JERRY GOLDSMITH

Jerry Goldsmith, the legendary composer of great film music, never scored a Lee Marvin film, and as classic film fans, we are less enriched because of it. I say this as the author of Lee Marvin Point Blank and genuinely wish that he had, as it would have been a wonderful marriage of an actor’s persona and a musical entity’s talent.
I should explain in that I am a huge fan of Jerry Goldsmith’s music and given the theme or setting of a project, he excelled even beyond his very talented contemporaries. For example, if a film involved a train as part of the premise and Goldsmith composed the score, the result was breathtaking. Listen to his main themes to the likes of  Von Ryan’s Express (1965), Breakheart Pass (1975) or The Great Train Robbery (1978).  He evokes the the motion of the train, the period the stories takes place and creates a hummable main theme…all at the same time!
With that in mind, I find it very disappointing that director Robert Aldrich failed to hire Goldsmith to score Emperor of the North (1973), choosing instead to go with Frank DeVol. Mostly known for his lighter scores for TV and Doris Day movies, DeVol was also an actor, most notably playing the dour-faced conductor Happy Kyne on “Fernwood 2-Night.”

CD cover of the belated release of Frank DeVol’s score to Emperor of the North.

I doubt if a Jerry Goldsmith score might have saved Emperor from its box-office disappointment, but it would have, at the very least, made for a great opening credit and rousing theme for the fight scene.
Another example is yet another Robert Aldrich film scored by Frank DeVol. Granted, The Dirty Dozen (1967) really didn’t need any help in reaching its classic status and DeVol’s main theme is pretty good. However, his reliance on variations of “Don’t Sit Under the Apple Tree” may have been period correct but lazy composition, in my opinion.

Original DIRTY DOZEN vinyl soundtrack cover featuring Trini Lopez.

Having scored many films with military themes, most notably his Oscar-nominated score for Patton (1970), I think Jerry Goldsmith would have done amazing things with The Dirty Dozen. However, composers, like actors, are often hired based on their working relationship with a a given director, or are typecast based on the film’s subject. In this case, Robert Aldrich almost always went with DeVol, while Goldsmith frequently worked for several other high-profile directors, such as Franklin Schaffner and Joe Dante.
As a huge admirer of Goldsmith’s rich melodic scores, I just think it’s a damn shame that he never composed a rousing score for one of Lee Marvin’s films. In those golden days of rich music film scores, it’s a true pity that we shall never see the likes of Jerry Goldsmith again, nor, for that matter Lee Marvin.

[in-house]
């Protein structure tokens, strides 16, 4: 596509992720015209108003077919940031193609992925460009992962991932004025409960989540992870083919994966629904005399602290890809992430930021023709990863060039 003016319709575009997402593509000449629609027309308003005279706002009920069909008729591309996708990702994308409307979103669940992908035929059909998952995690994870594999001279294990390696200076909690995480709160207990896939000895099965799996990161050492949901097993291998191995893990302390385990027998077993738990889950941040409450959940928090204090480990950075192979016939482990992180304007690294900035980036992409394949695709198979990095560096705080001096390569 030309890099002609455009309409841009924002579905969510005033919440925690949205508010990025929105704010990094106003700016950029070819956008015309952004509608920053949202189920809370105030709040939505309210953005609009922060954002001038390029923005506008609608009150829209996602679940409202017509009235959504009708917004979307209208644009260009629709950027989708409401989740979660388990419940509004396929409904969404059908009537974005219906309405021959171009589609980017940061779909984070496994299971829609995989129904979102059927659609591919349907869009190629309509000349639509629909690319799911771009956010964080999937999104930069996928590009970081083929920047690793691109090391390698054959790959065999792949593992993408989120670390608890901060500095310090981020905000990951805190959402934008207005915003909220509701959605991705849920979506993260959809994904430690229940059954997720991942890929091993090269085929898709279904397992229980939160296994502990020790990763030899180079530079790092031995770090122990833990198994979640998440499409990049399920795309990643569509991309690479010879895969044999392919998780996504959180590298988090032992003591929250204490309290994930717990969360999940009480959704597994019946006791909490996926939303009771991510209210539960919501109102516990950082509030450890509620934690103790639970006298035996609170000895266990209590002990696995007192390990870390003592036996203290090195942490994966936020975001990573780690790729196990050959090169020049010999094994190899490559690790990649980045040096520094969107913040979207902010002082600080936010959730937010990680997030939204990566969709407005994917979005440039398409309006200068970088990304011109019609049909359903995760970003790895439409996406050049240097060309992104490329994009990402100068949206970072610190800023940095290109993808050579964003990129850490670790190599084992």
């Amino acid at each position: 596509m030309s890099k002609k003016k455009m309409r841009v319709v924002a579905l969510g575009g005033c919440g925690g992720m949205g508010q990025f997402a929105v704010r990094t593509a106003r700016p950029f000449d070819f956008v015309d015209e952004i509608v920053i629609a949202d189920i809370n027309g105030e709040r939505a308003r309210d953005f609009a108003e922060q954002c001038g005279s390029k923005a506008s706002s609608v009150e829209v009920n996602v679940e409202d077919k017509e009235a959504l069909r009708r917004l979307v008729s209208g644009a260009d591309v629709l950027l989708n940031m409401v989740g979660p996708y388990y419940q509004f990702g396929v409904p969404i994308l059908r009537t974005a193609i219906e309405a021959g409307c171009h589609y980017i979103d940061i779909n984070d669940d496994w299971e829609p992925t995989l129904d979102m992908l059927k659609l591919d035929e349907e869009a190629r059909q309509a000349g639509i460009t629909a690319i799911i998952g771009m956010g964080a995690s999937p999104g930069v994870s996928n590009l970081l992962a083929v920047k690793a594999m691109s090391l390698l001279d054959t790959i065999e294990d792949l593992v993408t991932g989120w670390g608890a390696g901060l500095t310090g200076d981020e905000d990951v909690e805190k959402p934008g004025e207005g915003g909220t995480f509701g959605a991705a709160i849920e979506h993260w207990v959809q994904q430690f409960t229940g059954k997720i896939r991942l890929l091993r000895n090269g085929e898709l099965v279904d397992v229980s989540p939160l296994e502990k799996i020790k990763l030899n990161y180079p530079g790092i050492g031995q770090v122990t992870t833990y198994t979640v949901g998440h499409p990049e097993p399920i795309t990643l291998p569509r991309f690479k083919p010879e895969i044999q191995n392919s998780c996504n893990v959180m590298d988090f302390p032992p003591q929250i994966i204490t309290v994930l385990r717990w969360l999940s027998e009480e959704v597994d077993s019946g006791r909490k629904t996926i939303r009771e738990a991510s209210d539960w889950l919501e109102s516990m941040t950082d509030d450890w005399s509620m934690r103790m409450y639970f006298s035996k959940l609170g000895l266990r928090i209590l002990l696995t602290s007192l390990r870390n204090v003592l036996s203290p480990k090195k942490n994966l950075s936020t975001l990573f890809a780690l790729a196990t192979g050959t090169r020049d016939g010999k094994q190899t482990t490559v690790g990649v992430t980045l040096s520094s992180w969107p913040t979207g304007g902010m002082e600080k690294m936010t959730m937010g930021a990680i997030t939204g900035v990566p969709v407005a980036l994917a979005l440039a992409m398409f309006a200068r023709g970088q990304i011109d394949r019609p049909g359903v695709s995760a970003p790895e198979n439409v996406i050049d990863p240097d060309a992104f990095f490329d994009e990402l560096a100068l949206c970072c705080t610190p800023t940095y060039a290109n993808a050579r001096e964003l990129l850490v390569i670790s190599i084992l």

Rare CD cover of the great Jerry Goldsmith conducting some of his best scores. I treasure it!

  • Dwayne Epstein
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FOR THE RECORD: 60s LEE MARVIN SOUNDTRACKS ON VINYL

Soundtracks on Vinyl
Research for Lee Marvin Point Blank sometimes included things not normally associated with an acting icon, such as collectible soundtracks on vinyl records. Below are some examples of just that….

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soundtrack cover to Ship of Fools

 

 

 

 

Ernest Golds’ rousing and poignant score for Stanley Kramer’s Ship of Fools (1965) was released as an album conducted by no less than Arthur Fielder of The Boston Pops.

Capitalizing on the surprising success of Cat Ballou the same year, an album was released as a’sort of’ soundtrack that was comprised of the title tunes sung in films by the then recently deceased Nat ‘King’ Cole, even though the album cover prominently featured something else….

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soundtrack cover to Cat Ballou

 

With his stardom in full ascension by the mid and late 60s and soundtrack sales soaring, it was a natural that the following albums to Lee Marvin films be released. Maurice Jarre’s muscular, Mexican-themed score to The Professionals (1966)…..

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Soundtrack cover to The Professionals

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soundtrack back cover to the professionals

And of course, Marvin’s biggest hit film of the decade (and of his career) naturally meant a soundtrack release of Frank DeVol’s score for The Dirty Dozen (1967), especially for anyone who needed to hear the full version of Trini Lopez singing The Bramble Bush….

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soundtrack cover to The Dirty Dozen

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soundtrack back cover to The Dirty Dozen

 

Closing out the decade with a true musical entity, Paint Your Wagon’s soundtrack included this simple watercolor of Marvin in the inside gatefold….

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Inside watercolor portrait of cover to Paint Your Wagon of Lee.

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